I was fascinated by a recent article in the Journal of the American Medical Informatics Association (JAMIA) titled “Clinician collaboration to improve clinical decision support: the Clickbusters initiative.” The paper describes how a group of clinicians, informaticians, and researchers from Vanderbilt University Medical Center (VUMC) developed and executed a design to “improve safety and quality and reduce burnout through the optimization of clinical decision support (CDS) alerts.” I’ll cut to the chase: they reduced alerts that weren’t effective, which subsequently reduced wasted clicks. But equally exciting (at least to me!), was that in the process of improving their CDS, they created a cadre of clinicians that were invested in improving how their colleagues use the electronic health record (EHR). This “side effect” where the researchers created a team of doctors and nurses who understand CDS and the EHR will be an essential tool for clinical practice efficiency and improvement for a long time.
When EHRs were initially being developed and implemented, CDS was a key part of the “sale process” to physicians. One can imagine the argument (or rather, sales strategy): the EHR will help doctors and nurses do the right thing at the right time by reminding them of things they might not remember to do. The corollary was also true: CDS should be able to help clinicians stop doing something inadvertent that might be harmful to the patient. Fast forward to the present, and we find that CDS isn’t as miraculous or helpful as we had hoped. As the authors point out, “[a]lert nonadherence, or clinician overrides, is one key barrier that occurs for 49–96% of alerts. Overrides may result from an excess of alerts that are repeated or deemed irrelevant (i.e., a high alert burden), causing alert fatigue and reducing the efficacy of CDS.”
Clinical decision support is not synonymous with alerts; alerts are one type of CDS. A good example of an alert is a pop-up box that informs a physician that they are about to order a medication to which the patient is allergic. But clinical decision support can be so much more. Consider functionality that replaces the default antibiotic in an order set with another based on the patient’s allergies. CDS can be used to automatically notify the social work team that a patient might benefit by enrolling in a benefits program based on questions that the nurse is answering. No alerts here, but clearly, this is clinical decision support.
Now, what can be done about those pesky alerts that are overridden most of the time? The Vanderbilt team leveraged the Plan-Do-Study-Act (PDSA) model for quality improvement for their Clickbusters program. They created a ten-step process that began with reviewing alert logic, triggering frequency, and acceptance data. They then tried to look at the alert through the eyes of a typical user, reviewed the clinical evidence supporting the need for the alert, and looked for ways to improve it. If it could be improved, they discussed possible changes with key stakeholders, tested those changes in a build environment, moved them into production, and finally, evaluated and shared the outcomes.
So, what happened? “After [two] rounds, the Clickbusters program resulted in detailed, comprehensive reviews of 84 CDS alerts, which comprised 20% of the rule-based alerts implemented at VUMC, and reduced the number of weekly clicks by more than 70,000 (15.43%). While modest, these results occurred in a short period and involved motivated users that had not previously participated in CDS review.” I’m not a big believer that mouse clicks in and of themselves are bad; I believe that all unnecessary mouse clicks are bad! Still, reducing clicks by 15% is most definitely a good thing.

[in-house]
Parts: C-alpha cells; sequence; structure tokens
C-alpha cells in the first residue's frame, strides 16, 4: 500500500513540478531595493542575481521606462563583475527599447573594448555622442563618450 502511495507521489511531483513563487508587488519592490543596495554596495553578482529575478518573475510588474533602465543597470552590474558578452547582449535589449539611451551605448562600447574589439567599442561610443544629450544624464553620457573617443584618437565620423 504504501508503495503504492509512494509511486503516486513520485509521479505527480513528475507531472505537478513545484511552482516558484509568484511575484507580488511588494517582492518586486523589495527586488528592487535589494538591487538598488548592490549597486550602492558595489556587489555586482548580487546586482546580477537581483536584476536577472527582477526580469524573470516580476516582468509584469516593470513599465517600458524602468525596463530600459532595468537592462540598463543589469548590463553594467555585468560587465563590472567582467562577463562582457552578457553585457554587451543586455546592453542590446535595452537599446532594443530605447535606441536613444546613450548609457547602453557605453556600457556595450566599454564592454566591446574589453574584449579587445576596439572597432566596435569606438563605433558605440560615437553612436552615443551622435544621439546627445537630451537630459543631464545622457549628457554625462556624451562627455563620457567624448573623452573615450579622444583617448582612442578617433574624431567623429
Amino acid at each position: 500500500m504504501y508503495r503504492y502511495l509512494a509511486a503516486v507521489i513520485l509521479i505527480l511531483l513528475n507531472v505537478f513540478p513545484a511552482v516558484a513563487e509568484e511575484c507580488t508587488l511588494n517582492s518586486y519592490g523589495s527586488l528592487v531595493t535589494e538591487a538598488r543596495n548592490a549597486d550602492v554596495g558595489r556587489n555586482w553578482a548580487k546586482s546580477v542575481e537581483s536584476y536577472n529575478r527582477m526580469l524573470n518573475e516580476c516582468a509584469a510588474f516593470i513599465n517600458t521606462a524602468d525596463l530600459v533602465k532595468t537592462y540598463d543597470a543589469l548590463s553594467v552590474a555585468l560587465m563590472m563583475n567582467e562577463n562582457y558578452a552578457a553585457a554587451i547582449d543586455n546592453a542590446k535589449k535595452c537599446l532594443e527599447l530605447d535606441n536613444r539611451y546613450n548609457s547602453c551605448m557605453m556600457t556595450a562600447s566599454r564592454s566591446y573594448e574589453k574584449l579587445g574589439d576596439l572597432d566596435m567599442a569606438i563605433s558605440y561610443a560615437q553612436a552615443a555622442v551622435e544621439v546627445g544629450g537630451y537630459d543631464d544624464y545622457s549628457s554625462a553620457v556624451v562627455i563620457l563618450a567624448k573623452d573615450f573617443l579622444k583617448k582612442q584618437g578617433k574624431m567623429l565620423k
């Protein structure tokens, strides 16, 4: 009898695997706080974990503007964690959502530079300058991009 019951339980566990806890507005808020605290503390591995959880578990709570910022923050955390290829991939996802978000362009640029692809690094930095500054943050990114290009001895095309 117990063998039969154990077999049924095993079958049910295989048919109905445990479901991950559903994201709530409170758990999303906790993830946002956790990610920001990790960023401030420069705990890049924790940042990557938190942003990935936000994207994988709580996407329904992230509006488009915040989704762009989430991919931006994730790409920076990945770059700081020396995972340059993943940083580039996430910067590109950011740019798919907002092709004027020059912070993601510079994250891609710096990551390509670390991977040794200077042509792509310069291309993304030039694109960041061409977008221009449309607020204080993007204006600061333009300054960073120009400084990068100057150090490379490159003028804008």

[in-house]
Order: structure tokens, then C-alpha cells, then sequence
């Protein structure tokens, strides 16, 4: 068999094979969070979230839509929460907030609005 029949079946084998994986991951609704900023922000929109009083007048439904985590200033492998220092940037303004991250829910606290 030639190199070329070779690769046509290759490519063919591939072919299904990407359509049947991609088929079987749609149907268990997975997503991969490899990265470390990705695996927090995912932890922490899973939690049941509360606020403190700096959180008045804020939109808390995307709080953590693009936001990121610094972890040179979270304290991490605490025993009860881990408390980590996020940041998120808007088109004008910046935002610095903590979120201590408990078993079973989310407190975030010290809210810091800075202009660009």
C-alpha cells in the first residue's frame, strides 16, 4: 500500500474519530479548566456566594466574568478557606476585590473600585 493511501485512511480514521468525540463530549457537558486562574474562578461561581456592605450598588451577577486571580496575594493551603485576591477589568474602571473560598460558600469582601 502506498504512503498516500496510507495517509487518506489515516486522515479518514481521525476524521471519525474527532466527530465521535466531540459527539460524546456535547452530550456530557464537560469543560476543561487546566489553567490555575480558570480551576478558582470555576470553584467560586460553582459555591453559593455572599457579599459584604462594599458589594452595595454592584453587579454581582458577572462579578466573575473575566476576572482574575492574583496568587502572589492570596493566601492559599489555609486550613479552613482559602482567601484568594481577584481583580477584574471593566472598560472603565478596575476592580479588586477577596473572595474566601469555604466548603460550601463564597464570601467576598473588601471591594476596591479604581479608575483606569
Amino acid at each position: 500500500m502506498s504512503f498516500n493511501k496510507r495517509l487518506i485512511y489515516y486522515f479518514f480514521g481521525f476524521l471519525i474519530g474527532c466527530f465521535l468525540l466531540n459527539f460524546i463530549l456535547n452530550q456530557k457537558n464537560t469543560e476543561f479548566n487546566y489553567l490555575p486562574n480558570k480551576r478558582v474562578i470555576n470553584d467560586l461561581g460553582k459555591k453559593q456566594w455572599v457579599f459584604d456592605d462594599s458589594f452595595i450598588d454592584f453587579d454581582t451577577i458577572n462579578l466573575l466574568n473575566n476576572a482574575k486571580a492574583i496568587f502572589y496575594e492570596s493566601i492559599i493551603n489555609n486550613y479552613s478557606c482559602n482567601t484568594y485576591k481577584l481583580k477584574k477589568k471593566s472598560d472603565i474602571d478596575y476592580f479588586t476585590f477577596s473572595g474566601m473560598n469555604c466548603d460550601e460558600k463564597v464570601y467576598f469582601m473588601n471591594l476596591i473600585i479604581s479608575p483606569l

But wait; there’s more. The researchers noted that “Clickbusters allowed [them] to bring in new participants who were highly invested to help with the review process both as end users receiving the alerts and Clickbusters participants motivated through the gamification in the program.” Did someone say “gamification?” Indeed they did! These folks incentivized their clinical and operational volunteers by giving them points as they worked through the decluttering process.
Here's how it worked: “Participants received up to 15 points for each alert improved through Clickbusting: 4 points for analysis, 2 points for design, 4 points for build, and 5 points for evaluation. This score was then multiplied by the sum of the burden and complexity [scores] determined during the alert identification process to determine the final number of points.” The more thorough work a participant did, the more points they got. And if they attacked a particularly knotty problem based on how complicated the alert build was, they got even more points. The top three point winners got gift cards, but much more important to me (and perhaps to them), they got a custom-designed “golden mouse” trophy. To be honest, I’d say keep the gift certificates and give me more custom-designed trophies, thank you very much!
While I remain impressed by the improved clinical decision support tools that VUMC earned from this intervention, I am perhaps even more impressed by the group of involved, informed, and dedicated clinicians that didn’t exist before. Many of these folks got their first taste of clinical informatics and behind-the-scenes EHR build and configuration via the Clickbusters program. I would posit that they will all continue to contribute to the cause of better technology for many years to come, and that might be the bigger win.